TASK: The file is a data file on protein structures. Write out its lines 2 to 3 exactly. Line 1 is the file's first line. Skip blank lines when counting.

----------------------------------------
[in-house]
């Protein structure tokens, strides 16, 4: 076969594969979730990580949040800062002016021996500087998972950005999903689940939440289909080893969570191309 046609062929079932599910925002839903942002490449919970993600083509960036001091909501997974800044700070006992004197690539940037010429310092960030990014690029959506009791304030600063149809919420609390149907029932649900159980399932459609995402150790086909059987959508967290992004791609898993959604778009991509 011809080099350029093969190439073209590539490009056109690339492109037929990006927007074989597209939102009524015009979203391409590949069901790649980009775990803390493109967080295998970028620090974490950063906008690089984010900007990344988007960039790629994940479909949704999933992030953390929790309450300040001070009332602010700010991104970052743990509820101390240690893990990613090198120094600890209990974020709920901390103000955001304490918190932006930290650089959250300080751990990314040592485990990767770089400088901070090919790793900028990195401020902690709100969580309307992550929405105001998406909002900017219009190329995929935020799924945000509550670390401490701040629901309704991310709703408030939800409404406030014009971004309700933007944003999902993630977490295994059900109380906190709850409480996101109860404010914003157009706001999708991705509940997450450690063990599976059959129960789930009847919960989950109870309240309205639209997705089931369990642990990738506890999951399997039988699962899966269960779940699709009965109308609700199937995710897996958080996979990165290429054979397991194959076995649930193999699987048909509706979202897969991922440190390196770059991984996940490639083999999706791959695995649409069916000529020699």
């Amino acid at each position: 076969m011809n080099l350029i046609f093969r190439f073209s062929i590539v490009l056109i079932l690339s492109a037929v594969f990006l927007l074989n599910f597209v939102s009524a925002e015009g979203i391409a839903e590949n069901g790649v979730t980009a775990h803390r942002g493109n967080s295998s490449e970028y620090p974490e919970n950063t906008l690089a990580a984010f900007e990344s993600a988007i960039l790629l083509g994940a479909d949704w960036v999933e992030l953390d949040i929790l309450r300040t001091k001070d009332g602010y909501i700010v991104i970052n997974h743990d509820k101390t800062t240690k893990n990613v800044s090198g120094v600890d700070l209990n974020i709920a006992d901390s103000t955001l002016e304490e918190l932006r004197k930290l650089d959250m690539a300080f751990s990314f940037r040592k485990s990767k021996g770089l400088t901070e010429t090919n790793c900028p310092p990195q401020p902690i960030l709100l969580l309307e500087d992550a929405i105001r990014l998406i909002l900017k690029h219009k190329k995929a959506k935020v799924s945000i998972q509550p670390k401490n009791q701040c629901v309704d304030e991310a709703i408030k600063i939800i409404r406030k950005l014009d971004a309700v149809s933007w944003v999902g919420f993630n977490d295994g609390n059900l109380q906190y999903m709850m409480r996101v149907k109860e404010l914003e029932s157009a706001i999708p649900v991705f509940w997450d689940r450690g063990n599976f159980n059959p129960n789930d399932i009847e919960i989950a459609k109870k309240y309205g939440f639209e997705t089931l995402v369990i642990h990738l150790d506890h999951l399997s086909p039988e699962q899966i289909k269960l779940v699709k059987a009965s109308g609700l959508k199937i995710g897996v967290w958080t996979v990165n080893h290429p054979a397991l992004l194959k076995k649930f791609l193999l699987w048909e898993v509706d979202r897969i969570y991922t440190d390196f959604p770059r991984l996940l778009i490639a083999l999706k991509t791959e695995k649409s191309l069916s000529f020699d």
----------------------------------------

């Protein structure tokens, strides 16, 4: 076969594969979730990580949040800062002016021996500087998972950005999903689940939440289909080893969570191309 046609062929079932599910925002839903942002490449919970993600083509960036001091909501997974800044700070006992004197690539940037010429310092960030990014690029959506009791304030600063149809919420609390149907029932649900159980399932459609995402150790086909059987959508967290992004791609898993959604778009991509 011809080099350029093969190439073209590539490009056109690339492109037929990006927007074989597209939102009524015009979203391409590949069901790649980009775990803390493109967080295998970028620090974490950063906008690089984010900007990344988007960039790629994940479909949704999933992030953390929790309450300040001070009332602010700010991104970052743990509820101390240690893990990613090198120094600890209990974020709920901390103000955001304490918190932006930290650089959250300080751990990314040592485990990767770089400088901070090919790793900028990195401020902690709100969580309307992550929405105001998406909002900017219009190329995929935020799924945000509550670390401490701040629901309704991310709703408030939800409404406030014009971004309700933007944003999902993630977490295994059900109380906190709850409480996101109860404010914003157009706001999708991705509940997450450690063990599976059959129960789930009847919960989950109870309240309205639209997705089931369990642990990738506890999951399997039988699962899966269960779940699709009965109308609700199937995710897996958080996979990165290429054979397991194959076995649930193999699987048909509706979202897969991922440190390196770059991984996940490639083999999706791959695995649409069916000529020699």
């Amino acid at each position: 076969m011809n080099l350029i046609f093969r190439f073209s062929i590539v490009l056109i079932l690339s492109a037929v594969f990006l927007l074989n599910f597209v939102s009524a925002e015009g979203i391409a839903e590949n069901g790649v979730t980009a775990h803390r942002g493109n967080s295998s490449e970028y620090p974490e919970n950063t906008l690089a990580a984010f900007e990344s993600a988007i960039l790629l083509g994940a479909d949704w960036v999933e992030l953390d949040i929790l309450r300040t001091k001070d009332g602010y909501i700010v991104i970052n997974h743990d509820k101390t800062t240690k893990n990613v800044s090198g120094v600890d700070l209990n974020i709920a006992d901390s103000t955001l002016e304490e918190l932006r004197k930290l650089d959250m690539a300080f751990s990314f940037r040592k485990s990767k021996g770089l400088t901070e010429t090919n790793c900028p310092p990195q401020p902690i960030l709100l969580l309307e500087d992550a929405i105001r990014l998406i909002l900017k690029h219009k190329k995929a959506k935020v799924s945000i998972q509550p670390k401490n009791q701040c629901v309704d304030e991310a709703i408030k600063i939800i409404r406030k950005l014009d971004a309700v149809s933007w944003v999902g919420f993630n977490d295994g609390n059900l109380q906190y999903m709850m409480r996101v149907k109860e404010l914003e029932s157009a706001i999708p649900v991705f509940w997450d689940r450690g063990n599976f159980n059959p129960n789930d399932i009847e919960i989950a459609k109870k309240y309205g939440f639209e997705t089931l995402v369990i642990h990738l150790d506890h999951l399997s086909p039988e699962q899966i289909k269960l779940v699709k059987a009965s109308g609700l959508k199937i995710g897996v967290w958080t996979v990165n080893h290429p054979a397991l992004l194959k076995k649930f791609l193999l699987w048909e898993v509706d979202r897969i969570y991922t440190d390196f959604p770059r991984l996940l778009i490639a083999l999706k991509t791959e695995k649409s191309l069916s000529f020699d």